• $\begingroup$ Not an answer to your question, but for this kind of simple series there are far easier ways such as the technique here. $\endgroup$
    – user21820
    Apr 30, 2021 at 14:55

1 Answer 1


I happen to be working through all the problems in Abbott, preparing to enter a Master's program in mathematics after a long hiatus from the subject. This problem was a real head-scratcher, and in fact I came across your post looking for help understanding it. At least I'm not alone! But, since you hadn't posted a solution, I needed to figure it out for myself. I now think I understand what Abbott was aiming at here.

What modifications are necessary to apply Lagrange’s Remainder Theorem to $x=R$? Recall that the proof of Lagrange’s Remainder Theorem involves a sequence of $x$-values:

$\qquad R > x > x_1 > x_2 > \cdots > x_{N+1} > 0$

where in the original proof, all these values are in $(-R,R)$. If $x=R$, we will therefore need to modify the first step of the proof, but note that by construction we will still have $x_1,\dots,x_{N+1} \in (-R,R)$, so the remainder of the proof will not need to be changed.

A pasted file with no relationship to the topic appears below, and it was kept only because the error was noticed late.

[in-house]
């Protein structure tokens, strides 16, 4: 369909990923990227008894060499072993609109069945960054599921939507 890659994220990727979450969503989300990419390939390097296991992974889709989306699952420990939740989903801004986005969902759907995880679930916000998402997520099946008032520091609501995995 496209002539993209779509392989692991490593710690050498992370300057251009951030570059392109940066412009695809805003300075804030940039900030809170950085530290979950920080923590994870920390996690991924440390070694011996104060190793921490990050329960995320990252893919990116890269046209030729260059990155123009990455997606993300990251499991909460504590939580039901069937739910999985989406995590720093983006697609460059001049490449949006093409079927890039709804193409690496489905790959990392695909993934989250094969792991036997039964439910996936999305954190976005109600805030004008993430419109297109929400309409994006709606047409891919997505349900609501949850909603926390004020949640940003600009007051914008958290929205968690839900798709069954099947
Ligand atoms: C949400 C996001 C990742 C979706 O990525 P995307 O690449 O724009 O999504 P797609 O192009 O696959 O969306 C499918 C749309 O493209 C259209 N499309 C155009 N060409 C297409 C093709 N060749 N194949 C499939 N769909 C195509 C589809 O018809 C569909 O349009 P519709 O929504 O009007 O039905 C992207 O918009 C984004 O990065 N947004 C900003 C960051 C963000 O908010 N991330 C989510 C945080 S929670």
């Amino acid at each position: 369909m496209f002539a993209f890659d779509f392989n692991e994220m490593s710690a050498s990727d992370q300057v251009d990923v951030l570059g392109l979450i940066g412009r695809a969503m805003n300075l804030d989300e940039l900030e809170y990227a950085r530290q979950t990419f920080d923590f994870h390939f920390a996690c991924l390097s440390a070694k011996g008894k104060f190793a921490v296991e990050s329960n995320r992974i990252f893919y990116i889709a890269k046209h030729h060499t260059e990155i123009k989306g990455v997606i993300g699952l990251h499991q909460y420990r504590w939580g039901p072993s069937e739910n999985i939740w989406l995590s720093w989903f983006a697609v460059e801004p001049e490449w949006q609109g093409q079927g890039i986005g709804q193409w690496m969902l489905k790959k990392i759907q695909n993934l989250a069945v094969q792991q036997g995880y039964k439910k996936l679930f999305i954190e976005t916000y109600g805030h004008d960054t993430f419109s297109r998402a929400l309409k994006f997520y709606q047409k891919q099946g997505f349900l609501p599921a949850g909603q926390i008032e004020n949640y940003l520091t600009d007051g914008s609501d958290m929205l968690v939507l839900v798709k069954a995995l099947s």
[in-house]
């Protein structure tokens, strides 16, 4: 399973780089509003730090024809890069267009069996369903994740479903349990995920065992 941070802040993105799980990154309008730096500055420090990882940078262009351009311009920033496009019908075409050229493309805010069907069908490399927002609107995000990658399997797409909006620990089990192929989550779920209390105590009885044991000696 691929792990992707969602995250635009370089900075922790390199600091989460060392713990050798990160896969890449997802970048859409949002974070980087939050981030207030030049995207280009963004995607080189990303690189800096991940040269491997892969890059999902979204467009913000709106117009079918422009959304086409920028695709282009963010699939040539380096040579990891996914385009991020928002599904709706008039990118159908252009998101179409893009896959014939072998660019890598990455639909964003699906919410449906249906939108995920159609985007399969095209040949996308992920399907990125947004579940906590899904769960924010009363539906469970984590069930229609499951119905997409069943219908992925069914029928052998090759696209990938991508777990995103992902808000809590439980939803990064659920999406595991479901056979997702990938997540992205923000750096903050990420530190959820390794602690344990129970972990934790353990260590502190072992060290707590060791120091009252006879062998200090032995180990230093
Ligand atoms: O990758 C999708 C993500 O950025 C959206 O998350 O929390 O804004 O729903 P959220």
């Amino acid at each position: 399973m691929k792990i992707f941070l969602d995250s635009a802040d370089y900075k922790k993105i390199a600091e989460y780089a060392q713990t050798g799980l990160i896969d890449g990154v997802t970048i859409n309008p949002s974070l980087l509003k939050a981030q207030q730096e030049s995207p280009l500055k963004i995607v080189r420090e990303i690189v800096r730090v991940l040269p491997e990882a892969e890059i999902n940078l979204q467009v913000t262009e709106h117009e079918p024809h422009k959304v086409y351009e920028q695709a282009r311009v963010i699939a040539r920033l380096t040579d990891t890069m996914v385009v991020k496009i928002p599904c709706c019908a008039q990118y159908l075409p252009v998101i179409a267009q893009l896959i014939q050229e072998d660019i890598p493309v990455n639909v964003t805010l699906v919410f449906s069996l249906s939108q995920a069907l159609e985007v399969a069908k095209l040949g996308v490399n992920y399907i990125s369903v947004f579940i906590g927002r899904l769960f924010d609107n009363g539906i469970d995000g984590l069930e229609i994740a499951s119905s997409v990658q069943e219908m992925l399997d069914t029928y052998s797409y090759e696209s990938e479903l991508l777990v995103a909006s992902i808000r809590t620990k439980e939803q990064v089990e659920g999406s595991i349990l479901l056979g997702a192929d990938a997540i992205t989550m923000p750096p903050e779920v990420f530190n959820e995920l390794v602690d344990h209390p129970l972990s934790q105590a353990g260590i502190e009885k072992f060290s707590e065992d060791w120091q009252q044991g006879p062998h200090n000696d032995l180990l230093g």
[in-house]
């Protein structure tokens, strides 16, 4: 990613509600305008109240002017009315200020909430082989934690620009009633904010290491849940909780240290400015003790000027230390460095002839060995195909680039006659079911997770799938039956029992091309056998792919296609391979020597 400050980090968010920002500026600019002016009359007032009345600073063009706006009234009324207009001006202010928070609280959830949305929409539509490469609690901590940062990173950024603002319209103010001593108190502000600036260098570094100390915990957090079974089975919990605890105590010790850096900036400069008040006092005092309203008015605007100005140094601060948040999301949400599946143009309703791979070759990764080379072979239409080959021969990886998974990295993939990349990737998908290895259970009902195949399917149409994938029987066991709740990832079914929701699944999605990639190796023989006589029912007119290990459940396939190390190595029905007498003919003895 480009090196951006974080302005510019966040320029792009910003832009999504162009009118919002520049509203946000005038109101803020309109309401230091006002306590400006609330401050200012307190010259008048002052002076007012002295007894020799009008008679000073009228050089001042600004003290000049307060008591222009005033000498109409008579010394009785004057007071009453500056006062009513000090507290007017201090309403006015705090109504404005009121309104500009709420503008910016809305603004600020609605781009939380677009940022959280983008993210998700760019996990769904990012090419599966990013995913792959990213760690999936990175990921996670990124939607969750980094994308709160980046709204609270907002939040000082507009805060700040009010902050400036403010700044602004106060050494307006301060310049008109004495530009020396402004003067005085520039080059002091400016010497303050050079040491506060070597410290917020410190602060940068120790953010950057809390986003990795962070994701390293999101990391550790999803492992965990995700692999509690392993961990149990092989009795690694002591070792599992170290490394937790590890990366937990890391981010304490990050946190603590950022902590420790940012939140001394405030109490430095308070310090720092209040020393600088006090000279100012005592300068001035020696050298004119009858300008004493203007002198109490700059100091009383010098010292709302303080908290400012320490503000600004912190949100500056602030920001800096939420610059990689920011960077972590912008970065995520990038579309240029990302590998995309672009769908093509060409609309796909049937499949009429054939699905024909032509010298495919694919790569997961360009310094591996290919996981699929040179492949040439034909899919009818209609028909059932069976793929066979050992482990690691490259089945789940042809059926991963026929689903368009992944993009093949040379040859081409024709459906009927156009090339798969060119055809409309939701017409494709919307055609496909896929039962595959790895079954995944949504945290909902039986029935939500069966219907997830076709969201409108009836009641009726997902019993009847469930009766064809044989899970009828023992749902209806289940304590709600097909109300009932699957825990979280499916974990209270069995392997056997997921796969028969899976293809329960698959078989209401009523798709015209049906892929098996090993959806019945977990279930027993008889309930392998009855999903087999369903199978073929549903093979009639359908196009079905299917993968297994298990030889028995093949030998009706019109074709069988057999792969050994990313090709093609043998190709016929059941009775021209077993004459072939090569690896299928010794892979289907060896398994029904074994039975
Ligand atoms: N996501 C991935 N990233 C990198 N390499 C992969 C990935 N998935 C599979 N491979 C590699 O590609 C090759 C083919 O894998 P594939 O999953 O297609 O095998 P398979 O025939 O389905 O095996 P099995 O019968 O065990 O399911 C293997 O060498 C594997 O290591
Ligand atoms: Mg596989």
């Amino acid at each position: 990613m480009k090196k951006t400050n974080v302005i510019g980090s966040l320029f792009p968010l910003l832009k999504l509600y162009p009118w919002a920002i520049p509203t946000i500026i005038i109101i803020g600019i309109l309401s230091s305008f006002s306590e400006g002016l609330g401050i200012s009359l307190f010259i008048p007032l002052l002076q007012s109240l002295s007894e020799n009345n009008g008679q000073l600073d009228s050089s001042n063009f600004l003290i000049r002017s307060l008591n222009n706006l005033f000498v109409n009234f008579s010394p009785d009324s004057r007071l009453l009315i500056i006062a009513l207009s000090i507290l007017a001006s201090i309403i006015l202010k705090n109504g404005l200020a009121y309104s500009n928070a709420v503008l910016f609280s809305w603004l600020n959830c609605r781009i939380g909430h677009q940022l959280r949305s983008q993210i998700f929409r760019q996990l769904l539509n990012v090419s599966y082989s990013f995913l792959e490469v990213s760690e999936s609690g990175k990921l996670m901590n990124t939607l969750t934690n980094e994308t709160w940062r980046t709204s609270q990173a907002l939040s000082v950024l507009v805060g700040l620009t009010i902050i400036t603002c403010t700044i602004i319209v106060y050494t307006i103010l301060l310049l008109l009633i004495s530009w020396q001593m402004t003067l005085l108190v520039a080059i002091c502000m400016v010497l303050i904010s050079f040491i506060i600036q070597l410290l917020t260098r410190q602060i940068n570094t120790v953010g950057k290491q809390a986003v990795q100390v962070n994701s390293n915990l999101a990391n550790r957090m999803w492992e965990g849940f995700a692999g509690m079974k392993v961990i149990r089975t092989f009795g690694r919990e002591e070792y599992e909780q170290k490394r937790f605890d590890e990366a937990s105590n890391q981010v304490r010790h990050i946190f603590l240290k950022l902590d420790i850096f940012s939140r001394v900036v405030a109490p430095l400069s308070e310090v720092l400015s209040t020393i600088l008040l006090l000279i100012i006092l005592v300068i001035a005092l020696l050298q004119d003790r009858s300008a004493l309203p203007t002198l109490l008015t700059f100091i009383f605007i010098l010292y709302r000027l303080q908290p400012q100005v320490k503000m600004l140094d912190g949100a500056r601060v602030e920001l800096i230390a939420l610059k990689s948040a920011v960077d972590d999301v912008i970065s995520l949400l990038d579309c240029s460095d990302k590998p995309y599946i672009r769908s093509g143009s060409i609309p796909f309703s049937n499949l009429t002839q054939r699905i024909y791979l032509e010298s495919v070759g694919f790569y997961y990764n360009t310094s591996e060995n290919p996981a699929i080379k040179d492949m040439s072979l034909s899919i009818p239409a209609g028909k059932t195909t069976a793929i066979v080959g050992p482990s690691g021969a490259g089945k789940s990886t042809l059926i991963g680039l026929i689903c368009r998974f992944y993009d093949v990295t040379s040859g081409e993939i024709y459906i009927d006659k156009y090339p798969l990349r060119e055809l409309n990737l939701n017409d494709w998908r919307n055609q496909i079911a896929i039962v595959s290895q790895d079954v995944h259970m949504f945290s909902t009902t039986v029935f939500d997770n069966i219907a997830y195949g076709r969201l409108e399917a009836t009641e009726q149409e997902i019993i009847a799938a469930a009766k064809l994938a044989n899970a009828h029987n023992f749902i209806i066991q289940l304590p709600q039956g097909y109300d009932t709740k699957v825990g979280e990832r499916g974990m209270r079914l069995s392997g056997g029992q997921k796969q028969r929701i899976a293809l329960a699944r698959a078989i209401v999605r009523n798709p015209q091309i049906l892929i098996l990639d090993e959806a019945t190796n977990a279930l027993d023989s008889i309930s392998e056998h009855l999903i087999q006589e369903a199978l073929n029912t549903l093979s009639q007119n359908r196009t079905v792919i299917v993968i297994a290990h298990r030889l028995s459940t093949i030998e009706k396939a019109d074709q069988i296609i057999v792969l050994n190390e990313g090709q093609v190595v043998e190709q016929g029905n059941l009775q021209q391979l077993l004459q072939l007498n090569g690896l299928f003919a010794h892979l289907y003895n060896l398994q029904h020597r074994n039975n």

Turning to the first step of the proof, we see we need to apply the Generalized Mean Value Theorem to the functions $E_N(x)$ and $x^{N+1}$ on the interval $[0,R]$. In order to do this, we need $E_N$ continuous on $[0,R]$ and differentiable on $(0,R)$.

Now recall $E_N = f - S_N$. But $S_N$ is a polynomial, which is continuous everywhere and infinitely differentiable, so we simply need these properties to hold for $f$. Since $f$ is assumed to be differentiable (and hence continuous) on $(-R,R)$, the only additional assumption needed is that $f$ is differentiable at $x = R$.

Applying the above to the problem at hand: We know that

$\qquad f(x) = \log(1+x) = x - x^2/2 + x^3/3 - x^4/4 + \cdots$

is valid for $|x| < 1$. Since $f$ is differentiable at $x=1$, the Lagrange remainder formula holds at $x =1$ as well: that is, $E_N(1) = {f^{(N+1)}(c)\over (N+1)!}1^{N+1}$ for some $c \in (0,1)$. It is then a simple matter to compute $|E_N(1)| \le {1\over N+1} \to 0$.